According to statistics from the State Department, U.S. residents completed 8,668 international adoptions in 2012, including 2,697 adoptions from China, 1,568 adoptions from Ethiopia, and 395 adoptions from the Ukraine. While these may seem like altogether promising figures, consider that just eight years prior U.S. residents completed nearly 23,000 international adoptions.
What exactly is behind this staggering drop in the number of international adoptions?
According to experts, much of the decline can be traced to the passage of stricter adoption laws in foreign nations coupled with a relative lack of action on the part of U.S. officials.
To illustrate, Haiti passed new rules last November banning private international adoptions altogether and requiring prospective parents to work with government-approved agencies, while South Korea passed a law last August mandating that all international adoptions must be approved by the Family Court system. Furthermore, as we discussed in detail on our blog, Russia banned all adoptions by U.S. parents in December.
Interestingly, the nonprofit group Both Ends Burning has produced a new documentary entitled “Stuck” that is designed to raise awareness about the bureaucratic quagmire that accompanies most international adoptions and its effect on would-be U.S. parents.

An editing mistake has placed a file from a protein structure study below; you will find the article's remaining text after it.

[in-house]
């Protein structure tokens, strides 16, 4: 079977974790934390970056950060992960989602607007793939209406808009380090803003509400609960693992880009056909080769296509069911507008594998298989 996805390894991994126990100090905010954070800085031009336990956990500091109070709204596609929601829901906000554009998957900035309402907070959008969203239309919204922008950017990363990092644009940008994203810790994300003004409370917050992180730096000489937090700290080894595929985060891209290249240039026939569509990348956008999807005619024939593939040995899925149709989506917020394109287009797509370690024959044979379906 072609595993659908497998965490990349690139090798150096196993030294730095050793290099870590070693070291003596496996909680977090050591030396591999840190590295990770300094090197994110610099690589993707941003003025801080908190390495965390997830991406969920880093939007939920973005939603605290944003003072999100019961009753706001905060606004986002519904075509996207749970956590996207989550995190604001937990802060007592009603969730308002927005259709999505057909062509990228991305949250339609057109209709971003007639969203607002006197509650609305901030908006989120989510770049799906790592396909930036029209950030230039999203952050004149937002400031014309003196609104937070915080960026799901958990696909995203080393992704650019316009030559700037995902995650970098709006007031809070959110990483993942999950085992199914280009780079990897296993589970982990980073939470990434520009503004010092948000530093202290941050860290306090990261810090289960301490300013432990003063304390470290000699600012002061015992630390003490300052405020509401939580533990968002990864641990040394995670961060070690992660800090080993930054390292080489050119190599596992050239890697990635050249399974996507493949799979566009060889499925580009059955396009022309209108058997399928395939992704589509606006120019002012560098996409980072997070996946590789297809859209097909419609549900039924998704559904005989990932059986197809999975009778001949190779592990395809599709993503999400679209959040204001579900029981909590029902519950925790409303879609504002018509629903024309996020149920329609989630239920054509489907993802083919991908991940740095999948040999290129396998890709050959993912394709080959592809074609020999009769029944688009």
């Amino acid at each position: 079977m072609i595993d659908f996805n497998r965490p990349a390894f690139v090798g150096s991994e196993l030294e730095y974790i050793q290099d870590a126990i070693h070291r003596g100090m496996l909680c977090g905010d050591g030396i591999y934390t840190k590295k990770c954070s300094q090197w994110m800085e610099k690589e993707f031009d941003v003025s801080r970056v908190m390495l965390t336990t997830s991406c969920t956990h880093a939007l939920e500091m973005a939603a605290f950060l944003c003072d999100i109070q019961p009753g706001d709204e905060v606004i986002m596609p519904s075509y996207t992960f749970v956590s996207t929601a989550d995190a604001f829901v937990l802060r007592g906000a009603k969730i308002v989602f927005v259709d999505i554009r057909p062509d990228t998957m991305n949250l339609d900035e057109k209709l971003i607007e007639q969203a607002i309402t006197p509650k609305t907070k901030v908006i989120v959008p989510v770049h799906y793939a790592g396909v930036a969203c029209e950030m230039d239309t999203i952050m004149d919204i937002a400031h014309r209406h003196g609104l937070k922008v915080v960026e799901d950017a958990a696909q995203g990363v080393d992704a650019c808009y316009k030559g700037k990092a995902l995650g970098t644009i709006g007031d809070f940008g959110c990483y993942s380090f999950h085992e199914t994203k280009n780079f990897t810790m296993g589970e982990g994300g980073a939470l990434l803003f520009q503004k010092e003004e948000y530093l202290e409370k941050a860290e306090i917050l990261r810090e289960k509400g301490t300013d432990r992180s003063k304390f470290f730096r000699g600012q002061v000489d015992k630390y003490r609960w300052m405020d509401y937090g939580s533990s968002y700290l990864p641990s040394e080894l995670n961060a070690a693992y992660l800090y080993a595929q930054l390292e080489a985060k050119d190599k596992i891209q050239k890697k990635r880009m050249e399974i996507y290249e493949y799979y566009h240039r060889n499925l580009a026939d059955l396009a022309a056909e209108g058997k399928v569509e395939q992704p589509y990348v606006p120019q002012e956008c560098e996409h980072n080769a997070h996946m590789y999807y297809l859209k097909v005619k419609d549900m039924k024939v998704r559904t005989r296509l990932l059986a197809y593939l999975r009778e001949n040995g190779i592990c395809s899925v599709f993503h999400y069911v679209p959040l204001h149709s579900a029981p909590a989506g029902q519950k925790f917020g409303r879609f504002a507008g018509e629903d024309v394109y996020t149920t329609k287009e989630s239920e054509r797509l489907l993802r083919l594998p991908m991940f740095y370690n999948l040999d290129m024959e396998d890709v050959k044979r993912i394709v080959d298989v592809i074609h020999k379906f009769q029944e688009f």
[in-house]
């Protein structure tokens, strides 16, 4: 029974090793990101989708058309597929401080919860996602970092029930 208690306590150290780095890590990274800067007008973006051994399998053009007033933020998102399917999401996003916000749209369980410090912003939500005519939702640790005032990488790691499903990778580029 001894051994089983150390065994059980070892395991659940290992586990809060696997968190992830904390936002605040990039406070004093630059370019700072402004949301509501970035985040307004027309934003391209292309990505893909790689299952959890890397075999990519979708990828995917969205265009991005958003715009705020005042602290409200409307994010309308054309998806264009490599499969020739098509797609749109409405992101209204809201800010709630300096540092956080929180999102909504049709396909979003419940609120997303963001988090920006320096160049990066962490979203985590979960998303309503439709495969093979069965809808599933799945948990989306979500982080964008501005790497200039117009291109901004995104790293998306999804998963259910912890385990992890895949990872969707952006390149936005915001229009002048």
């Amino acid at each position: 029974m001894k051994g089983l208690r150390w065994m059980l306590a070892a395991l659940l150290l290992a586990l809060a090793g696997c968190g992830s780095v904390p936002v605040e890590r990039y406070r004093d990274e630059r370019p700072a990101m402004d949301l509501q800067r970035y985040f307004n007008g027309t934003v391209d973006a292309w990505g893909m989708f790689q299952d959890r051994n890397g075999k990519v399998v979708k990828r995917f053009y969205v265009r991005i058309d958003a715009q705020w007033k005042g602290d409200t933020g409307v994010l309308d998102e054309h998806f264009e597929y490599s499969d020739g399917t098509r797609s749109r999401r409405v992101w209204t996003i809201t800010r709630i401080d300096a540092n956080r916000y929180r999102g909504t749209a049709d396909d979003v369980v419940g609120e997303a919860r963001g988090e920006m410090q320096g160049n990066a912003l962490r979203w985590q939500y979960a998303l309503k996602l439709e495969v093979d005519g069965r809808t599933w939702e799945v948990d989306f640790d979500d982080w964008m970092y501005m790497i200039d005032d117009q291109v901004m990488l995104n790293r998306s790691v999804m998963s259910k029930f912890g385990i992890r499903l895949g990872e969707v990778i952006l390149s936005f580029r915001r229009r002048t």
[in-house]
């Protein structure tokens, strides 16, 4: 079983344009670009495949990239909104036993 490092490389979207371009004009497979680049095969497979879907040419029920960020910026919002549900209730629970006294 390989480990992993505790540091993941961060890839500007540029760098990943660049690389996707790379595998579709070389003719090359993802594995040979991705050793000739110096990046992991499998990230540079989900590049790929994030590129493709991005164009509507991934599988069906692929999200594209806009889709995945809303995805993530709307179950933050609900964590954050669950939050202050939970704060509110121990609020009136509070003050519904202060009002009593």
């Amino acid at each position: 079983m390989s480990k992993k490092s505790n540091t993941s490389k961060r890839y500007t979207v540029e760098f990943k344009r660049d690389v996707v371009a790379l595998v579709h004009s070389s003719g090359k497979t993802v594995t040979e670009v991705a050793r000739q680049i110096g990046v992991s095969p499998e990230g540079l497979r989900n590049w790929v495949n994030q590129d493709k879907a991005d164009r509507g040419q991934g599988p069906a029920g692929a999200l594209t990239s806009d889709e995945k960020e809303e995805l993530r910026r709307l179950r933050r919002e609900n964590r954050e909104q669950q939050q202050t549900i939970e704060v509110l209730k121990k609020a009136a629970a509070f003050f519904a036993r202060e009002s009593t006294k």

“The purpose of the tour and film is to help the average person understand the steep decline in and issues surrounding international adoption and create a movement that will ultimately put pressure on U.S. and foreign officials to focus on the children and reach agreement on a more supportive and compassionate attitude toward international adoptions,” said Craig Juntunen, the founder of the group.
In Stuck, the adoption stories of four children from Ethiopia, Haiti and Vietnam are profiled against the backdrop of a more general discussion about the conditions in which millions of children waiting for international adoption live, and the obstacles that prospective U.S. parents must overcome.
Both Ends Burning is currently taking the film on a 60-city tour over the next two months, holding Q&A sessions after each screening and sponsoring speaking engagements with the help of local organizations. The group recently made five stops in Texas, including right here in Forth Worth.
Stay tuned for more from our family law blog …
To learn more about adoption rights, child custody, visitation or grandparents’ rights, contact an experienced and skilled legal professional.
This post is for informational purposes only and is not to be construed as legal advice.
The Richmond Times-Dispatch, “Documentary explores decline in international adoptions,” Tammie Smith, Feb. 28, 2013